Here’s something likely to make consumers start firing on all cylinders: receiving an “URGENT RECALL NOTICE” in the mail with a “warning” that their vehicle “may be under an important factory/safety recall.” But according to an FTC lawsuit against the Passport group of car dealerships in the Washington, D.C., area, the vast majority of people who received those notices didn’t have a vehicle subject to an open recall.
Laidlaw v. Organ was an 1817 Supreme Court case concerning an allegedly deceptive trade practice affecting a small business. You may be surprised to learn who argued that case and why it’s relevant 201 years later.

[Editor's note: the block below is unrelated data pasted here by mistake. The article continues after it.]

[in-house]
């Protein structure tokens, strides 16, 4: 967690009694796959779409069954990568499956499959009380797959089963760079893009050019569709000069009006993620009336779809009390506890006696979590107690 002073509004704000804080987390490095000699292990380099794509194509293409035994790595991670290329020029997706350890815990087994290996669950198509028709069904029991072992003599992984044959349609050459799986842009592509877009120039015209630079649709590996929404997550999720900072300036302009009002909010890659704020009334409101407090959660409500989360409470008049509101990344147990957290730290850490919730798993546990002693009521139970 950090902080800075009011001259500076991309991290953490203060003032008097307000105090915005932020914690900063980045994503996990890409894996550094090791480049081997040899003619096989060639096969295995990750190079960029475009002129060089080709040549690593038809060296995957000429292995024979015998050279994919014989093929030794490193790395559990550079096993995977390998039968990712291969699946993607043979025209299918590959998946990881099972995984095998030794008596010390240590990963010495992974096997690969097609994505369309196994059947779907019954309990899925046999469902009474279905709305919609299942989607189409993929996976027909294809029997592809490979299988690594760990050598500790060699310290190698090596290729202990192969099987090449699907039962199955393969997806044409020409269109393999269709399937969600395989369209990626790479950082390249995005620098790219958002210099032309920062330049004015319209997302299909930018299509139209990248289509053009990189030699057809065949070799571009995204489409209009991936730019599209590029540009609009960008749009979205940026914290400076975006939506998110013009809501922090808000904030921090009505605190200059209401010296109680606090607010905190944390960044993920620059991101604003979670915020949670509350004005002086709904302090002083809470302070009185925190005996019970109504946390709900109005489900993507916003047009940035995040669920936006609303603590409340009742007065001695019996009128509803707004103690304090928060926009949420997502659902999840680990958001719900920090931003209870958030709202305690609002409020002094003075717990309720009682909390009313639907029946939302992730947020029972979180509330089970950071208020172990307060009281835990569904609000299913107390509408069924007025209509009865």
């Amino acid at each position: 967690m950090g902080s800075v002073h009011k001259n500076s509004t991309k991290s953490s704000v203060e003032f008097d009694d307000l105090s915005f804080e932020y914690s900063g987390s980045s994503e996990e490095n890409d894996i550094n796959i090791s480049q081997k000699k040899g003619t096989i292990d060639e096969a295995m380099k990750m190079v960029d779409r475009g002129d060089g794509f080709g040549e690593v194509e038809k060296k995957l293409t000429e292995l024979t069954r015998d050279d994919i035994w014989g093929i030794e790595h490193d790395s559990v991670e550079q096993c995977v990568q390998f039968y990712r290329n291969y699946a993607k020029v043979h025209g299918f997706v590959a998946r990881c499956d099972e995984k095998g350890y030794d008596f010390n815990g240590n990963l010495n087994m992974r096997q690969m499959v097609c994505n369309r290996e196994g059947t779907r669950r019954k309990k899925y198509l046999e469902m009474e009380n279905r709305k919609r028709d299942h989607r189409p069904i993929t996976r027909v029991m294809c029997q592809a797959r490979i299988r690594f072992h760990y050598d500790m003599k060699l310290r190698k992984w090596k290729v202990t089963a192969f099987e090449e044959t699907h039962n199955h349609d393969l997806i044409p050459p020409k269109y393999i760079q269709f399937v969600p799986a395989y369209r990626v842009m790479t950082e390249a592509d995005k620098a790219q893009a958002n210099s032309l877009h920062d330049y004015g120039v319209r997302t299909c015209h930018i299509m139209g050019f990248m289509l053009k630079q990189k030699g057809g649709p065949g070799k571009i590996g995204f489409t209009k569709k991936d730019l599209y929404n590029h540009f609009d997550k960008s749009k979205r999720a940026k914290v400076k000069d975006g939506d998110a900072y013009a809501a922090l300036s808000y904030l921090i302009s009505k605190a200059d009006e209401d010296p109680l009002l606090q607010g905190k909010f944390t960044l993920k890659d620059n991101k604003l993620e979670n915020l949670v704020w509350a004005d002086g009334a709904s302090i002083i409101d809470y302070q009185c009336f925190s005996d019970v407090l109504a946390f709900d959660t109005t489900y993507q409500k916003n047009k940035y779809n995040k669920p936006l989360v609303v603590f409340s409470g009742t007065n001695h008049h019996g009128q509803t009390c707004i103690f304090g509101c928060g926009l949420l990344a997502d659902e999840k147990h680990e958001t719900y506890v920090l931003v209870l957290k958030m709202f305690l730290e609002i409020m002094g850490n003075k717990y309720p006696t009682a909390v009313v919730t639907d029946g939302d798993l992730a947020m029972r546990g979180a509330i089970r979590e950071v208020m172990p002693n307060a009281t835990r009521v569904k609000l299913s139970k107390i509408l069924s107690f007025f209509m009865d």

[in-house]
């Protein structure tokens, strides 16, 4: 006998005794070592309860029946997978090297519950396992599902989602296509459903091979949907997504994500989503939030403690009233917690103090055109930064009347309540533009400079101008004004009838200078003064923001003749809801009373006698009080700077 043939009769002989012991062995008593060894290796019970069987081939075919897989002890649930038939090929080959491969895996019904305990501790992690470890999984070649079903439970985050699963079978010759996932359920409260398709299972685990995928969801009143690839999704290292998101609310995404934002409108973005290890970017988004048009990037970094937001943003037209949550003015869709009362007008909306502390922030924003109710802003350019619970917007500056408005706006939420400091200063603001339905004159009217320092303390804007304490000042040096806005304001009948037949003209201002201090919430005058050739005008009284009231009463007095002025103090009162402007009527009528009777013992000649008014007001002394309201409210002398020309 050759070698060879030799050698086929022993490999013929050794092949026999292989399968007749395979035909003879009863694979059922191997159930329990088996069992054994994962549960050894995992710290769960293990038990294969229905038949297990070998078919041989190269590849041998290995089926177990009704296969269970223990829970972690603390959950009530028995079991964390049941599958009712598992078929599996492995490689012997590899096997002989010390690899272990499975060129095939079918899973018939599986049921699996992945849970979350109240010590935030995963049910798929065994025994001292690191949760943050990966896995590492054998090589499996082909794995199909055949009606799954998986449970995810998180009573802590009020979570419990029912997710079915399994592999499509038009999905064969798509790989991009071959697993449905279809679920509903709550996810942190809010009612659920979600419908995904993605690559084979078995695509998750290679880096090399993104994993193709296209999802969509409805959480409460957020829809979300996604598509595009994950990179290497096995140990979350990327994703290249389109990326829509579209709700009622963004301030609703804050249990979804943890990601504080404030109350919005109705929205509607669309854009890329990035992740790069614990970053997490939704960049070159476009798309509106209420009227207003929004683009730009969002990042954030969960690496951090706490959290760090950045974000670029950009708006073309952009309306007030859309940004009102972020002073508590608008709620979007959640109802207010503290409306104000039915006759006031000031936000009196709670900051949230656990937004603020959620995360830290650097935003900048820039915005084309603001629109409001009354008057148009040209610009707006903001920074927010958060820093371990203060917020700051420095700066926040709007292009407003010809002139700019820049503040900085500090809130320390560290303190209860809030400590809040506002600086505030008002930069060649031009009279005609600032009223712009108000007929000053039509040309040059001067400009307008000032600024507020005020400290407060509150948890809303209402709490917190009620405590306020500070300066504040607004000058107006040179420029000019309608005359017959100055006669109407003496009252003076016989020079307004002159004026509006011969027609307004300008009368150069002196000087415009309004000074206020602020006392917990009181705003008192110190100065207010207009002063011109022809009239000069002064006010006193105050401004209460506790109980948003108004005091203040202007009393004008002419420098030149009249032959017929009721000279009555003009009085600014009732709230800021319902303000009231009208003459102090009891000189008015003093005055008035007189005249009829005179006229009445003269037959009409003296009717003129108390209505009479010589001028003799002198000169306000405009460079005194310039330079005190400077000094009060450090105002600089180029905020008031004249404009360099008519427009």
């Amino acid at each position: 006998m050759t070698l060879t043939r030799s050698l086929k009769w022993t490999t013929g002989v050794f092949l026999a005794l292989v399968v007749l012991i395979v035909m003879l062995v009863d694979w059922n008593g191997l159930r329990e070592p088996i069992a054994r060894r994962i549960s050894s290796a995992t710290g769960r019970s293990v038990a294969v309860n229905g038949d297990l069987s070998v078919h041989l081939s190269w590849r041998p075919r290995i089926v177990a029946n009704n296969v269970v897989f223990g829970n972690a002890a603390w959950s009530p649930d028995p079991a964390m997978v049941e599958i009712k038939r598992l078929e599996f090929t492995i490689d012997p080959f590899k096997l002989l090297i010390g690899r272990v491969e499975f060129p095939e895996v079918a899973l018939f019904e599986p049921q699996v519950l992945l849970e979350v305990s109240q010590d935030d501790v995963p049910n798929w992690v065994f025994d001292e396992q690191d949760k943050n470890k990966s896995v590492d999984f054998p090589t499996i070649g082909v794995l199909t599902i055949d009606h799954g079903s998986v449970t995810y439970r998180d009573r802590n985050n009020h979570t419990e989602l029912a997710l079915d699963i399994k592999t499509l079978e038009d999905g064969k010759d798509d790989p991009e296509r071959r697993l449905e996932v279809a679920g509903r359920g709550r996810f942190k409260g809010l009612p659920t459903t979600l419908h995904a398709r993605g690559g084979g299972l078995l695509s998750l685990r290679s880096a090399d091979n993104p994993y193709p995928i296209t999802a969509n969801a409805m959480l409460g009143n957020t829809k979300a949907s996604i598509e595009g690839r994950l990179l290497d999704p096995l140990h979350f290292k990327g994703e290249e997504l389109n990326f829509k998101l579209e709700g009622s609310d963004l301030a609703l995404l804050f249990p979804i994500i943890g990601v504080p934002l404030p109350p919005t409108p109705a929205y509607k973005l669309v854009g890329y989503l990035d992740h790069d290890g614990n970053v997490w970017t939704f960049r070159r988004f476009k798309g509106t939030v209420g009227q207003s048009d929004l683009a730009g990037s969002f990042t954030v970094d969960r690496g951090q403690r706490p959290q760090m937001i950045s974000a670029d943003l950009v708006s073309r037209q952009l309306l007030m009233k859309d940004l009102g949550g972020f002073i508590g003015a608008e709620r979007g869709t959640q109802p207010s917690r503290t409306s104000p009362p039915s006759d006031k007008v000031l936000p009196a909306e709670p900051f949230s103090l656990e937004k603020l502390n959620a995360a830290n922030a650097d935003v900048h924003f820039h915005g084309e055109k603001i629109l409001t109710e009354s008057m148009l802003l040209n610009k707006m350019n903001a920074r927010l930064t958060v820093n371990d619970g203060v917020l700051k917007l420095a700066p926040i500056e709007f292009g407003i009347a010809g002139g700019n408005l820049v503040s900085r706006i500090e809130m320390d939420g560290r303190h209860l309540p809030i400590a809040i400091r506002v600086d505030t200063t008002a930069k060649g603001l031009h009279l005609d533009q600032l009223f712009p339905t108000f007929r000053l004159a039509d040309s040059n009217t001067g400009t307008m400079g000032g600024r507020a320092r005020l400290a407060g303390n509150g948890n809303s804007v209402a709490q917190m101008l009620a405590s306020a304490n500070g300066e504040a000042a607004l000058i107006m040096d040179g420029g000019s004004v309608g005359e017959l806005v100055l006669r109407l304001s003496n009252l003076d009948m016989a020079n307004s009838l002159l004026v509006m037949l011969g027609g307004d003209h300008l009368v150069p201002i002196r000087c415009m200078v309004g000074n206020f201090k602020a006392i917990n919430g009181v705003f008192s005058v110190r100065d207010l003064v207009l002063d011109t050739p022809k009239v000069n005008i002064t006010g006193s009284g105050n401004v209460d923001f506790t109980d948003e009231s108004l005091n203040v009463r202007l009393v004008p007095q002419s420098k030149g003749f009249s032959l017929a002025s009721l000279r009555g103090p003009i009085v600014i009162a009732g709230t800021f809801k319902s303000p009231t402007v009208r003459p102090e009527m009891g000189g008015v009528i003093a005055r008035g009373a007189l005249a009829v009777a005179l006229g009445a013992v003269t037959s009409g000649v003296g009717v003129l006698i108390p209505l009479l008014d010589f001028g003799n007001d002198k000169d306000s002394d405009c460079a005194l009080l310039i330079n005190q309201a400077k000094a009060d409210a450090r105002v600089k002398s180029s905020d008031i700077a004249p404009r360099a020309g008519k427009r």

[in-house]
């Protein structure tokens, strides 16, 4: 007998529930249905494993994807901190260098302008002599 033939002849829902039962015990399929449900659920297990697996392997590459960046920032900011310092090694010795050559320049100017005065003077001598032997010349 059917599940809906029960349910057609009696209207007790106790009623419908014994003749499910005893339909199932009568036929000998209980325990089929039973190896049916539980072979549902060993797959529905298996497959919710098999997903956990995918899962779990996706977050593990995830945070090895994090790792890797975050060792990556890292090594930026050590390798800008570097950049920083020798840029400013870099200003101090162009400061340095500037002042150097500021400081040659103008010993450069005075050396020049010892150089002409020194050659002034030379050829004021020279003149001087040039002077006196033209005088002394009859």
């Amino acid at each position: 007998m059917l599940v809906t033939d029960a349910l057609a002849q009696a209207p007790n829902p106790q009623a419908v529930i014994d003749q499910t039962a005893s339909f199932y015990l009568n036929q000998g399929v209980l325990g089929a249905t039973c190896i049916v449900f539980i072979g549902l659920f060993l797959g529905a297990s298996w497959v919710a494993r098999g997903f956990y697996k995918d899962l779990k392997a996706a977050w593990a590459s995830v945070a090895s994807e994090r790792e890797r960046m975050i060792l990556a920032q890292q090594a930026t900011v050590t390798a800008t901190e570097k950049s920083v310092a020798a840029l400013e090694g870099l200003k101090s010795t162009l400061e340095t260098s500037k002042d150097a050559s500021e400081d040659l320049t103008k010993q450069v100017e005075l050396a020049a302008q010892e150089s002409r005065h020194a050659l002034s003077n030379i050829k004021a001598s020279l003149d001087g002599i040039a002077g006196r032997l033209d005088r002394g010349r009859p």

Lawyers who have been paying attention to such things might recall the predicted fallout from the decision in Akzo Chemicals Ltd v. European Commission, Case C-550/07-P (September 14, 2010). In Akzo, the ECJ held that internal communications between in-house counsel and their companies’ employees are not privileged in European competition law cases.
There’s former Van Halen front man Sammy Hagar, NFL legend Slingin’ Sammy Baugh, and the incomparable Sammy Davis, Jr. All notable in their own right, but did they win back $586 million for defrauded consumers? We didn’t think so. That’s why we have another pick for the Sammy Hall of Fame.